During the duration of the celebration, Catholics take the time to somehow atone for their sins, to clean the slate, to clear their conscience, and to generally make things right, while some fast for hours, others even allowed themselves to be nailed on a cross, as payment and punishment for the year’s past misdeeds or sins committed in their lives.

Sad but true, when it’s all over, most people go back to hiding their flawed selves again, burying their shame and wrongdoings as deeply as possible, never to see the light of day until they bring them out again next year for reflection and renewal.

I say atone it AND own it. Not just for one day, nor within the duration of a certain tradition’s celebration, but for LIFE.

SOMETIMES THE WRONG CHOICES BRING US TO THE RIGHT PLACES

Looking back, maybe you did some things in life that you’re not proud of; maybe you made some poor choices or unwise decisions; maybe you did some major screw-ups that sabotaged you or hurt others; maybe you acted impulsively, or didn’t act at all when you should have.

In other words, you screwed up. Join the club, we’ve all been members at one time or another.

But rather than beat yourself up for it, is it possible to accept your screw-ups with respect instead of regret? Is it possible to take your failures and mistakes and see them not as liabilities, but as assets that gave you more character, depth, and soul?

You may have screwed up big time, but you’re not screwed out of luck: the wrong choices you made yesterday could very well be taking you to the right places today.

EMBRACE YOUR PERFECTLY BEAUTIFUL IMPERFECTIONS

Instead of letting your screw-ups get the best of you, why not make the best of them? I say embrace your perfectly beautiful imperfections, and make peace with your flaws because chances are, they made you who you are today: someone who’s smarter, wiser, stronger, and more resilient.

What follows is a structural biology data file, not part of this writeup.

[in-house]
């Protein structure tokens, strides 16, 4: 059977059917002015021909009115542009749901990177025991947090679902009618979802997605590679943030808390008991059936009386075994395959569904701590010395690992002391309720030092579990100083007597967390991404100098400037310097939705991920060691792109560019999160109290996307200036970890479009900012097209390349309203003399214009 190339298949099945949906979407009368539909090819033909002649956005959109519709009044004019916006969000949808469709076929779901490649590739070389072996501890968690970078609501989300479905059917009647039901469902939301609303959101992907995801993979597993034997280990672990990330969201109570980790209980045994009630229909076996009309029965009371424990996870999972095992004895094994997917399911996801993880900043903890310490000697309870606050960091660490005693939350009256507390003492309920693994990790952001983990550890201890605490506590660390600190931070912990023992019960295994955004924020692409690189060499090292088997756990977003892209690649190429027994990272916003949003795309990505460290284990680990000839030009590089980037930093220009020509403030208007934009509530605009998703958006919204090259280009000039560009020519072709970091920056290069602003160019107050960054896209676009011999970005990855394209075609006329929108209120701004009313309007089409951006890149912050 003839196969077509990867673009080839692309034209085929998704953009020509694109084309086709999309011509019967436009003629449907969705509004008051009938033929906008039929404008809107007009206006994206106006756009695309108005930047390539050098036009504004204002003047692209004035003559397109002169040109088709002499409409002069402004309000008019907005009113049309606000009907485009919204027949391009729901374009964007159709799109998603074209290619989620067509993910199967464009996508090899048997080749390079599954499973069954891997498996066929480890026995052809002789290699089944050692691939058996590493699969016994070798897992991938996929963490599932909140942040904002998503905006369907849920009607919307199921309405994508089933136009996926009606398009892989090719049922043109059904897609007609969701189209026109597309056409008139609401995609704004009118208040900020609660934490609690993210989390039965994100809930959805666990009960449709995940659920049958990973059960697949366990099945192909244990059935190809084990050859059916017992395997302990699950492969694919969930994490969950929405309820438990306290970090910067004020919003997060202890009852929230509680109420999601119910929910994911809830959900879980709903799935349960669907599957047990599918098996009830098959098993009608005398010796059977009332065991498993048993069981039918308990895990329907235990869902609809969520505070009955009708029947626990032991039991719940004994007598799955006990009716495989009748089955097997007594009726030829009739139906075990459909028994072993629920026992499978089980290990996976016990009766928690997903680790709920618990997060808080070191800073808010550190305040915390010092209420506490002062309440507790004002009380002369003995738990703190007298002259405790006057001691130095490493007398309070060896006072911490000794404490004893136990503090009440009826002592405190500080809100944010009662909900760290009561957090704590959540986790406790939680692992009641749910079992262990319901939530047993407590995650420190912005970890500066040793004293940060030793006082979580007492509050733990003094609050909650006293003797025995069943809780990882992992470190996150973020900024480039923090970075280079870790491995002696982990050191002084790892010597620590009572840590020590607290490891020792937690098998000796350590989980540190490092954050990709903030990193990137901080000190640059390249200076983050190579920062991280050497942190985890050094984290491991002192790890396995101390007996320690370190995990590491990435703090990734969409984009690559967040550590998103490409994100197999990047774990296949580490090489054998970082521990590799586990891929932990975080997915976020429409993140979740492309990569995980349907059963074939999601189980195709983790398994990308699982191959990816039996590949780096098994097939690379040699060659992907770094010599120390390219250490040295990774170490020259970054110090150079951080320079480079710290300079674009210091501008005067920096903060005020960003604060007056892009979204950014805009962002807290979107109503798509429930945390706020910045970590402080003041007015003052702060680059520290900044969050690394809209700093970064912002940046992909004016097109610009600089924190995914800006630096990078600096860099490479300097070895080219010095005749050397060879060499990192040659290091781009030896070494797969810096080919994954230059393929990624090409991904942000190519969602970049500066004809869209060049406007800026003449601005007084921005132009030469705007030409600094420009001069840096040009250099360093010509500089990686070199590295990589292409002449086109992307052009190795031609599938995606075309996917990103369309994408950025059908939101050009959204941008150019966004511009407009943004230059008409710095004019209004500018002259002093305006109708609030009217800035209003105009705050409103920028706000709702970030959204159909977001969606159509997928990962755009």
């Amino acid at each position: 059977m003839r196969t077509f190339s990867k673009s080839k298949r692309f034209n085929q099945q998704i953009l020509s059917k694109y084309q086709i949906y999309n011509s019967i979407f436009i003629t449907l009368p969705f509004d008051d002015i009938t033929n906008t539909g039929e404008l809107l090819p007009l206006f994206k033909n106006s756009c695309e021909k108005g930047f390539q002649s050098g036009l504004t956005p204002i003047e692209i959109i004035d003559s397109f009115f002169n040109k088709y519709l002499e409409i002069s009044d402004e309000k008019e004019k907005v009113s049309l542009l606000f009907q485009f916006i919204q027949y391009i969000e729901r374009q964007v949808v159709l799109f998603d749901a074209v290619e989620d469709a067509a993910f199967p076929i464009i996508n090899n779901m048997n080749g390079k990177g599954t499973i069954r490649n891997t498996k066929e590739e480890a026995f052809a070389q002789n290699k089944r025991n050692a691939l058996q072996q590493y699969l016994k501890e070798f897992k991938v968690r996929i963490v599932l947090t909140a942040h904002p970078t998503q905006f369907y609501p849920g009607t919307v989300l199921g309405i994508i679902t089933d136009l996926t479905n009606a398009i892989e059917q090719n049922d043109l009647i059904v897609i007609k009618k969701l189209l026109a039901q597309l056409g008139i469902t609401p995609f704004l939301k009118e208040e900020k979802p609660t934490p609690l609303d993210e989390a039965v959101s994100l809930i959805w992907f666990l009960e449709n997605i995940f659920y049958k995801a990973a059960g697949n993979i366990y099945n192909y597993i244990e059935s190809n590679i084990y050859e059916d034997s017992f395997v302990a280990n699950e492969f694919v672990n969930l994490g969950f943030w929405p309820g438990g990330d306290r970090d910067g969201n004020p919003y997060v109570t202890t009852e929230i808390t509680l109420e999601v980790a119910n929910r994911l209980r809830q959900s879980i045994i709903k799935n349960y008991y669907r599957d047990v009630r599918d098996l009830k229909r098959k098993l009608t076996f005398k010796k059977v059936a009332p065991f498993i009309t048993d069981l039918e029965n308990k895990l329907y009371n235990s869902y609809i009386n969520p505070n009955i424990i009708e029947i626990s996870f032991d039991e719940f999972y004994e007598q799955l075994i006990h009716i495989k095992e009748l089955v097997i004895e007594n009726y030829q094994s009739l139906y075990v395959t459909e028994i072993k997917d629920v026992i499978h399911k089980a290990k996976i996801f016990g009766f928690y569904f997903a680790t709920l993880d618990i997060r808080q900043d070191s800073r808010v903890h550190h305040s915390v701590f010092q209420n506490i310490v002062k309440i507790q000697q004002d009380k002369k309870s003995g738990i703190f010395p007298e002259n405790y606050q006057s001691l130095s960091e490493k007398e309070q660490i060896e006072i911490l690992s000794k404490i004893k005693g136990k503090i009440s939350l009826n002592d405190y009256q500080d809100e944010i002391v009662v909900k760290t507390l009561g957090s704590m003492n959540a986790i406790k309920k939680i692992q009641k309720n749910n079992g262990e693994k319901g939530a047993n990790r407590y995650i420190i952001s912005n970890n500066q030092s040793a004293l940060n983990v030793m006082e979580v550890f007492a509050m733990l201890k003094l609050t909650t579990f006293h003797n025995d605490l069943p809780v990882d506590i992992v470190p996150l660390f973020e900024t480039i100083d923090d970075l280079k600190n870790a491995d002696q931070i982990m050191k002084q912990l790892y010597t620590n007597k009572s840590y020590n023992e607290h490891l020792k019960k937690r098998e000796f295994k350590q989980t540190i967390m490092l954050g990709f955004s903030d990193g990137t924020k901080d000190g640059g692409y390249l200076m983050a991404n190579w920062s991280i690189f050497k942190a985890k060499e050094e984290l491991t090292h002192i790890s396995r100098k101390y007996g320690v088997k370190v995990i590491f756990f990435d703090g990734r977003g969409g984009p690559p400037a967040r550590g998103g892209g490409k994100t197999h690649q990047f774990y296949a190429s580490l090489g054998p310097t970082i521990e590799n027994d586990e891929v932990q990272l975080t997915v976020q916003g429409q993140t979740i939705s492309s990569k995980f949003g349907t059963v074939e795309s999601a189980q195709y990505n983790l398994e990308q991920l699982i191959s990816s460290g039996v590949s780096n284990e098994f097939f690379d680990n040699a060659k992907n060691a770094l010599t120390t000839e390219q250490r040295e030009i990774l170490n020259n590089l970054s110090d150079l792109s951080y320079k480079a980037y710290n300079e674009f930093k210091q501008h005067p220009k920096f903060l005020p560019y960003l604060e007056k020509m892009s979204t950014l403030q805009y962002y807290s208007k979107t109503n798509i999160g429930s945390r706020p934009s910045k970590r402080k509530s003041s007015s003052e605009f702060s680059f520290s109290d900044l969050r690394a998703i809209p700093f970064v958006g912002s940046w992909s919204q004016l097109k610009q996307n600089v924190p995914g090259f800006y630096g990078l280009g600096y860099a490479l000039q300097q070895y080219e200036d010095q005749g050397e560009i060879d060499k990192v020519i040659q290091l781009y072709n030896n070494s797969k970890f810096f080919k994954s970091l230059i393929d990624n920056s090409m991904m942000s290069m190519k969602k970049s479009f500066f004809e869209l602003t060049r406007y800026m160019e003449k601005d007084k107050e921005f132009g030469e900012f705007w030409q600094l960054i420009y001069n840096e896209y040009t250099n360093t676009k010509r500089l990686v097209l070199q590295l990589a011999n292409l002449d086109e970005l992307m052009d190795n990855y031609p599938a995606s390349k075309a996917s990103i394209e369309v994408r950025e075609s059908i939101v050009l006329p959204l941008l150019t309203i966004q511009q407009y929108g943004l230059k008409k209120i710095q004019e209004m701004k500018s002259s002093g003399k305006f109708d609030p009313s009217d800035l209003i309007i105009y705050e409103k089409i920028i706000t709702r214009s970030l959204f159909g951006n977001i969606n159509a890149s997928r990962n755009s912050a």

This is why screwing up can be beautiful. It gives you incredible gifts of insight and clarity, as well as opportunities to put your guilt and remorse to good use: like making positive changes in your life and staying on the path of right action.

YOUR PAST WAS NEVER A MISTAKE IF YOU LEARNED FROM IT

Screwing up will test you, tease you, torment you, and ultimately teach you things about yourself you never knew. The key is learning the lessons. You never want to waste a perfectly good mishap by not learning from it (nor would you want to ruin one by repeating it).

I’ve had some good doses of screw-ups in my day: I squandered time and opportunities; I either wasn’t thinking, wasn’t aware, or wasn’t paying attention; I missed the boat, took my eye off the ball, and made unforced errors. I wish I could go back in time and do it over, but I can’t. I can only be thankful for the lessons I learned and the wisdom it gave me.

In other words, I screwed up, therefore I am.

Everyday we have a chance to make things right, to repent, to make amends, and to do things differently. And of course, every day we have a chance to practice FORGIVENESS: screwing up’s best friend.

Just remember, “To err is human; to forgive, divine.” To actually do this is pretty much awesome.

I’m fairly certain that screwing up makes one a better person. We’re all a work in progress, and the learning process never stops. Trial and error, live and learn, you know the drill. The challenge is to remove judgment and condemnation from your path so you can turn self-loathing into self-loving.

The Social Media Paradox

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Late last year while I was at a conference, I had an interesting conversation with someone I met there. It started when he noticed me simultaneously browsing thru Pinterest and Instagram on my phone while checking on WordPress on my laptop, and he confessed that he uses no social media despite the urging from his friends and family. For him, social media is a negative experience and is not conducive to his wants and values. That was his opinion and I respect it. Just as he respects my views when I told him my work and passions lend themselves to using social media. However, that conversation now led me to think about it in a deeper way. To it, I believe that intent and purpose are the driving factors that should be omnipotent in your relationship with social media. Is it a healthy experience for your life or is it distracting from your true values, or defining your decisions?